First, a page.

In honor of their new album Made in the A.M. dropping today, Entertainment Weekly polled each member of One Direction about their biggest musical influences and milestones. Here are the highlights of what they revealed:
The first song Liam Payne ever performed in public was “I Believe I Can Fly” by R. Kelly.
“I mumbled my way through it,” Payne says of the ’90s inspirational ballad, at “about 7 years old on a karaoke machine.”
Speaking of karaoke, Payne also tells EW that one of his go-to karaoke songs is “New York, New York” by Frank Sinatra. “What a jam,” he says of the Big Apple anthem.
Louis Tomlinson says the song “Far Away” by Nickelback reminds him of his first love.
Apparently the song is so meaningful to Tomlinson that he has the title tattooed on his arm. “I just really like it,” he elaborates. There’s no mention of who this said first love is, however. On the songwriting side, he credits Ed Sheeran, Green Day and Robbie Williams as being his biggest inspirations.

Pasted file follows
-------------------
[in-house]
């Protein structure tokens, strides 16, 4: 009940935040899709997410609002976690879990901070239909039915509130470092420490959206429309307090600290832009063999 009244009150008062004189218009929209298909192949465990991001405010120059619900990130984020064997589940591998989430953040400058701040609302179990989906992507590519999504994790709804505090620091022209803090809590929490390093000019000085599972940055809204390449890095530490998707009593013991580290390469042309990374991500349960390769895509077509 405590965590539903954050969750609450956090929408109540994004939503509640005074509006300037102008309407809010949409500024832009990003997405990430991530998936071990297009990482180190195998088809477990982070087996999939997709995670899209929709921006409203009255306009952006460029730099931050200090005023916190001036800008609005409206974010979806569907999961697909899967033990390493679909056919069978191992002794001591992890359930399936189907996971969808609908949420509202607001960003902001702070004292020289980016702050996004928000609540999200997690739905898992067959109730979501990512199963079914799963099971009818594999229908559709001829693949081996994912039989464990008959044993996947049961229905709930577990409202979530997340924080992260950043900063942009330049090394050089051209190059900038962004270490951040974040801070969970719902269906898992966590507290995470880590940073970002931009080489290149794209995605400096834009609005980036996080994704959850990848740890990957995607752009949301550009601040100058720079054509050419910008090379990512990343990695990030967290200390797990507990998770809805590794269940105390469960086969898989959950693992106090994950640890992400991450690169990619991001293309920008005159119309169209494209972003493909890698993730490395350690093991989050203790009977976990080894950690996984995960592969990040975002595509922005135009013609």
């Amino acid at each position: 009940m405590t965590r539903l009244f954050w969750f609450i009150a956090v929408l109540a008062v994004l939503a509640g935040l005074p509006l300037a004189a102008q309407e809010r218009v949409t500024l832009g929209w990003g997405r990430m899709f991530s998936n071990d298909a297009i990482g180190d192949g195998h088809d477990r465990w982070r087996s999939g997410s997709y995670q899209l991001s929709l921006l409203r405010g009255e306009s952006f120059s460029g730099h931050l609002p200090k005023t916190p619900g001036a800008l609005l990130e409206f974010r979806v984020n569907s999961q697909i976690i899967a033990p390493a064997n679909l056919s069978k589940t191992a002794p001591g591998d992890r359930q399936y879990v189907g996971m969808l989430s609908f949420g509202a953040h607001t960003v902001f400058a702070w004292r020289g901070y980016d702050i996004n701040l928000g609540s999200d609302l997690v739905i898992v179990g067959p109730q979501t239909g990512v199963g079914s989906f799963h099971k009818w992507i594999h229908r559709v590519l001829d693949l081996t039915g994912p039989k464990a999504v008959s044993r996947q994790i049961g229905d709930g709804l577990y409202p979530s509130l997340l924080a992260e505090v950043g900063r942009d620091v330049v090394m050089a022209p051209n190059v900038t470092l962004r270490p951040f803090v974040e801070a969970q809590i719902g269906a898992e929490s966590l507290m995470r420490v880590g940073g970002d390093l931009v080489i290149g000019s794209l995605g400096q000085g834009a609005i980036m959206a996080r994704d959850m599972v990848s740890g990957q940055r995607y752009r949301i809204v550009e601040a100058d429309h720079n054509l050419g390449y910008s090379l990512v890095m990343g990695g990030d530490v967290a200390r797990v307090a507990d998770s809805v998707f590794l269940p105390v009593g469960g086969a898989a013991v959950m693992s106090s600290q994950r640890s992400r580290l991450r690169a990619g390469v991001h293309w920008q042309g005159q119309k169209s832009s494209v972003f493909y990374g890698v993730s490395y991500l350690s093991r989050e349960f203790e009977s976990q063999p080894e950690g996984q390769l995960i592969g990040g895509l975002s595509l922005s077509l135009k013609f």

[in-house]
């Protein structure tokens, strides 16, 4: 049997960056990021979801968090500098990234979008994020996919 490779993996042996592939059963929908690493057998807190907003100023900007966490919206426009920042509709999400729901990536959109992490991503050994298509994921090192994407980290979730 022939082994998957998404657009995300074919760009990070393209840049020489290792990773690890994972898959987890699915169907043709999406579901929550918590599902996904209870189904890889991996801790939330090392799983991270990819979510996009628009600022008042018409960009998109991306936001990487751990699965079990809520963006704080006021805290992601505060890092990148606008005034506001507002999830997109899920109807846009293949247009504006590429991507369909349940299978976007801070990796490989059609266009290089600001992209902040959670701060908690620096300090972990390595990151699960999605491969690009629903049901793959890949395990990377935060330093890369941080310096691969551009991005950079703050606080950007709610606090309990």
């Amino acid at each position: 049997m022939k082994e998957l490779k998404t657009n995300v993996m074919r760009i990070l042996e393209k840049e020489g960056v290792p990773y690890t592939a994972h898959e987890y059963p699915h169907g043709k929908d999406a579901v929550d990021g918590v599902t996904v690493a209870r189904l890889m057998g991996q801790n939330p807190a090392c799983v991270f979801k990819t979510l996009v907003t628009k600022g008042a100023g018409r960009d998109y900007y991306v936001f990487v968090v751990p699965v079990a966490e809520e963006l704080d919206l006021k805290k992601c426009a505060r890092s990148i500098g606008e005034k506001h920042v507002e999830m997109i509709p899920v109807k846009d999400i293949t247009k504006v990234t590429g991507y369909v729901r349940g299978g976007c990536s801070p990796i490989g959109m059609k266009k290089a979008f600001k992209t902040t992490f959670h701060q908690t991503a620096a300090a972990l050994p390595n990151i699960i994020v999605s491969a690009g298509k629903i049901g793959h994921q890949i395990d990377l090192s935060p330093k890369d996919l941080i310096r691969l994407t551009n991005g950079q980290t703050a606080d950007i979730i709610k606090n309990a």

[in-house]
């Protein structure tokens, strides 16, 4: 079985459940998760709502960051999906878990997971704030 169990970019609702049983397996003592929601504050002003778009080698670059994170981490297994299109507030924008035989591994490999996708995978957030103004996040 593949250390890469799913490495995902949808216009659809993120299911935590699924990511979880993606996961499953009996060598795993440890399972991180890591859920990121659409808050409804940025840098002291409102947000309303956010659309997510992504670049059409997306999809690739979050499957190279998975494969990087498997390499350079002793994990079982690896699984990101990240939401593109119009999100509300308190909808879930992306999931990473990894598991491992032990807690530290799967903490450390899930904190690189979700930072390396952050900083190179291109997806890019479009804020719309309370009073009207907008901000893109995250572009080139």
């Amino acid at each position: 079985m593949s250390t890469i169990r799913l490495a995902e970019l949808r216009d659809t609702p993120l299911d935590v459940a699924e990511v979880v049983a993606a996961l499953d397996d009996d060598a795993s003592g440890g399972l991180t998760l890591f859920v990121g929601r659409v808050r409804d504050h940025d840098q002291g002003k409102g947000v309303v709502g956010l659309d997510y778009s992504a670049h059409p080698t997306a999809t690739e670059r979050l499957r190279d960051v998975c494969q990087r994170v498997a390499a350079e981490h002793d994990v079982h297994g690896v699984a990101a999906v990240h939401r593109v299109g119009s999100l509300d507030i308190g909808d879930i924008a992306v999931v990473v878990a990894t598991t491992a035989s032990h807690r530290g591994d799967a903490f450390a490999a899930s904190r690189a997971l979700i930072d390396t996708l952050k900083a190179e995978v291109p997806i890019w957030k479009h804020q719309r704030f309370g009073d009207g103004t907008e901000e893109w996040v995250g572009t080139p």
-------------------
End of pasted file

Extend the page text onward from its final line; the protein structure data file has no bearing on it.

“Growing up on Green Day, that kind of got me into performing.”
Harry Styles is a major Meat Loaf fan.
The ‘80s rocker’s Bat of out Hell was the first album Styles bought, when he was 10 years old. “I used to listen to a lot of my dad’s music and my mum’s music,” he explains of the surprising choice. “They already had that album that I listened to, and then my dad lost his Bat Out of Hell so I went out and got one.” He also spills that he wishes he had written Paul Simon’s “50 Ways to Leave Your Lover,” saying “I think the verse in that song is one of the best verses ever written. It’s incredible.”
Niall Horan is heavily inspired by ‘70s bands like The Eagles and Fleetwood Mac.
“My favorite band of all time is The Eagles,” he declares. “They’ve influenced me in the stuff I listen to now and the way I write.” For karaoke he skips ahead a couple decades for Chris Brown’s “With You” (“I remember singing that in a talent show when I was about 14”) and “I Want It That Way” by Backstreet Boys.
But the first songs he ever performed in public? Those were during his school production of Oliver! when he was just a lad. He’s certainly come a long way from singing about gruel.